Not journalists, surely, based on what we’ve seen so far. Will you? That’s not a rhetorical question. The rush to airbrush history, distort the historical record and strangle art and culture in pursuit of ideological indoctrination and constriction of dissent, imagination and thought itself is well underway in the United States, not yet as furious and violent as related movements that occurred during China’s cultural upheaval and the French Revolution, but still driven by the same kind of irrational fervor.
It certainly is frustrating sitting here on a tiny island of rationality, lamely pointing out where cultural perils lie, knowing that the net effect of my analysis is somewhere between nil and the societal influence of the local nut case carrying a placard in the park. I cautioned against a rush to avoid the ludicrous and cynical effort by civil rights leaders, Democratic politicians trying to somehow panic African-Americans into trusting Hillary, and social justice censors by pulling down Confederate flags now, as if the emblems had a smidgen, a wisp, an atom’s worth of culpability for Dylann Roof’s crime. I even launched a new Niggardly Principle to show the way, remember? Here it is again:
The Third Niggardly Principle
When suppressing speech and conduct based on an individual’s or a group’s sincere claim that such speech or conduct is offensive, however understandable and reasonable this claim may be, creates or threatens to create a powerful precedent that will undermine freedom of speech, expression or political opinion elsewhere, calls to suppress the speech or conduct must be opposed and rejected.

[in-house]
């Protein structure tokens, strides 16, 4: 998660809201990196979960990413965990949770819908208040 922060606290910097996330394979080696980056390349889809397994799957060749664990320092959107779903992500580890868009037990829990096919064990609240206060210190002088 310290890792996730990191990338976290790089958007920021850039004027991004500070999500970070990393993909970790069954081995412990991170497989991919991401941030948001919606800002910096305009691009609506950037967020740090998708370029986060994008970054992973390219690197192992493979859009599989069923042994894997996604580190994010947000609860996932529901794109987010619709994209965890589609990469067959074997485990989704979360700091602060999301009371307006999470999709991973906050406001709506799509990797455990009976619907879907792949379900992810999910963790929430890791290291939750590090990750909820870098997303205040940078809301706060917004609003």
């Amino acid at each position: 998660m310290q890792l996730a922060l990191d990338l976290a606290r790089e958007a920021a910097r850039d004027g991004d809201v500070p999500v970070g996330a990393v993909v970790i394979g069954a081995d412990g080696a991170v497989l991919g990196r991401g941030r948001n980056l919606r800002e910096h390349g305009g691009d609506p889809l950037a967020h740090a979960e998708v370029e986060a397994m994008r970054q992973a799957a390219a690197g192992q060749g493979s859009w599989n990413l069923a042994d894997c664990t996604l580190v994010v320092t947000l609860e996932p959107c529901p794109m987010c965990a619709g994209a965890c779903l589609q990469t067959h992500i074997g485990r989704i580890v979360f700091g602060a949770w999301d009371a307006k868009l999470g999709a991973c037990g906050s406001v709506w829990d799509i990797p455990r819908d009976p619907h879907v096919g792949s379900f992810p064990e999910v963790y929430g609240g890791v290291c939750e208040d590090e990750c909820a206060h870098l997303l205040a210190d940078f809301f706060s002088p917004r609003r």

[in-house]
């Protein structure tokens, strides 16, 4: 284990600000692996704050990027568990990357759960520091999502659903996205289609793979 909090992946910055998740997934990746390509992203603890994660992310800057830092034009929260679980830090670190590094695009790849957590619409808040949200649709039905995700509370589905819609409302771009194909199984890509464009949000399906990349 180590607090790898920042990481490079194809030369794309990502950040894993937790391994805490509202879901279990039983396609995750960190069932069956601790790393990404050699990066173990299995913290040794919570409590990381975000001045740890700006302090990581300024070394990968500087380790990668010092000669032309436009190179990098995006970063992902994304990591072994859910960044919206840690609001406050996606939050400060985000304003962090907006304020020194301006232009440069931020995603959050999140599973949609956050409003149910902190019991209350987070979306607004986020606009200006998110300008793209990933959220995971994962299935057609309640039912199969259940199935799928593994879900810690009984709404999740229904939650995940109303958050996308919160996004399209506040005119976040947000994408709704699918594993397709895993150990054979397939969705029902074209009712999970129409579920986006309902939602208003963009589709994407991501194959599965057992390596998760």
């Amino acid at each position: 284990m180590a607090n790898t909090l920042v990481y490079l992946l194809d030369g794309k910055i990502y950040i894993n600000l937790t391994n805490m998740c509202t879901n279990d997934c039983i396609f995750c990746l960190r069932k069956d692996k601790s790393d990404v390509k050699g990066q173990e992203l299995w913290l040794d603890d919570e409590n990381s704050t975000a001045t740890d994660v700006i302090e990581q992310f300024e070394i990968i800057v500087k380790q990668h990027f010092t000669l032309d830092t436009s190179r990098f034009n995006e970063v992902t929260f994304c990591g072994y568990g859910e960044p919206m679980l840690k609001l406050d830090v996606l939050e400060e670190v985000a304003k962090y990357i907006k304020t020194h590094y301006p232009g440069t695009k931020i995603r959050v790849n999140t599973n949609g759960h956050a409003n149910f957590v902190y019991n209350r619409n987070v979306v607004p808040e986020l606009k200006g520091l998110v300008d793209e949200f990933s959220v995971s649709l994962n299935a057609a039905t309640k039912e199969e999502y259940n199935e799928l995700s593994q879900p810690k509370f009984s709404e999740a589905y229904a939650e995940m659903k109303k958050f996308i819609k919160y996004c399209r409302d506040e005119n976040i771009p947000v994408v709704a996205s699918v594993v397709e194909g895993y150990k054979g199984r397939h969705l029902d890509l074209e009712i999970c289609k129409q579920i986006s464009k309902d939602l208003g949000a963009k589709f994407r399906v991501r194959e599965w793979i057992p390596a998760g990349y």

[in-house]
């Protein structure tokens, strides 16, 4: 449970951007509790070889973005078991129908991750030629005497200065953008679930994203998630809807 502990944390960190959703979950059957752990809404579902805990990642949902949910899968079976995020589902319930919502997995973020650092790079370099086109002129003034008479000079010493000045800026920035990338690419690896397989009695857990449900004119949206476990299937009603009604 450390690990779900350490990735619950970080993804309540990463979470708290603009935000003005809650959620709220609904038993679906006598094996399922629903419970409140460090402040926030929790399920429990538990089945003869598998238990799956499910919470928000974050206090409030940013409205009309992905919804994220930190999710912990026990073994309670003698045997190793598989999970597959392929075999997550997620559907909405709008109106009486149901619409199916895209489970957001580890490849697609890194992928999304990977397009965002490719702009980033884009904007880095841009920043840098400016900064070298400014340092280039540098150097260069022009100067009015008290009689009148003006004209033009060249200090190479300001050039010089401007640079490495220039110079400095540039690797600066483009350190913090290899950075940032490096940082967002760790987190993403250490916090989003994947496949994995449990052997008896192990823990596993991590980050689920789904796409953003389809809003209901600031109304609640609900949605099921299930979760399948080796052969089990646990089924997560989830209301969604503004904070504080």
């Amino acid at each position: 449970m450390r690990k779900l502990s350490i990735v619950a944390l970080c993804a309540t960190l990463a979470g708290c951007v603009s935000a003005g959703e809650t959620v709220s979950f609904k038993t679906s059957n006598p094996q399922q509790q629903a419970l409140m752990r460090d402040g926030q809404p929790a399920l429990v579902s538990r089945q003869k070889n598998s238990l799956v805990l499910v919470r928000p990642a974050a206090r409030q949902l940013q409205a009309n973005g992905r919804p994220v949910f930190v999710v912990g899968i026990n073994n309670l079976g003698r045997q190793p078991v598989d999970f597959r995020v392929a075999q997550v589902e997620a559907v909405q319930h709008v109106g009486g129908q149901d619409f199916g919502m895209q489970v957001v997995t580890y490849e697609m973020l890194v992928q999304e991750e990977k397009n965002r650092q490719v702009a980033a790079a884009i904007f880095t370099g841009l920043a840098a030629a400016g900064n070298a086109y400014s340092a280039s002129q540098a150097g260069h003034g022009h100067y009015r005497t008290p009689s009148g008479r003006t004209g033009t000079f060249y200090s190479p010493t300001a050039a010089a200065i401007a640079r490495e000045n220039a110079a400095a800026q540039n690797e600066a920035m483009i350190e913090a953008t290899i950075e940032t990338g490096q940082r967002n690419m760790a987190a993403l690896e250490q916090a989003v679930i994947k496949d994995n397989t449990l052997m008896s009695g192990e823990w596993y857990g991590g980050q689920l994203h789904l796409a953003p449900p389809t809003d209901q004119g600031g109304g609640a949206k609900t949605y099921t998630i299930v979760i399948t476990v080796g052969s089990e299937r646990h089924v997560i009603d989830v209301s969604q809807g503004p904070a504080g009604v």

Never mind. Politicians have little integrity or courage, and certainly no ability to foresee the inevitable. If Nikki Haley and her fellow Southern governors legislators past and present had any of these qualities, they would have known that continuing to associate their states with the symbol of the Confederacy and all–-ALL—it stands for was a ticking cultural time bomb that should have been defused long, long ago. The flags should have been taken down when a fanatic, censorious mob of ideological zealots wasn’t in the ascendance, and wouldn’t take a belated decision to do what should have been done years—decades— before to mean that they are in control, and could finally dictate cultural conformity, because that’s what authoritarian leftists do.
Business is soulless and often without principle. It is the last entity that we should ever expect to do what is necessary to protect the flanks of free speech, will and thought. Anyone who wants to have a Confederate flag in a collection, on a jacket, or on a wall of their room should be able to purchase one. The disgraceful statement by Walmart’s CEO immediately tossed kerosene on the left’s flaming censorious passions. Good people—you know, like the people who run Walmart– don’t want to offend anyone, he suggested. Perfect. Let’s see, what can we send down the memory hole now?
Whatever they can find and think of that is connected in any way to slavery, racism and the Confederacy, apparently. And more.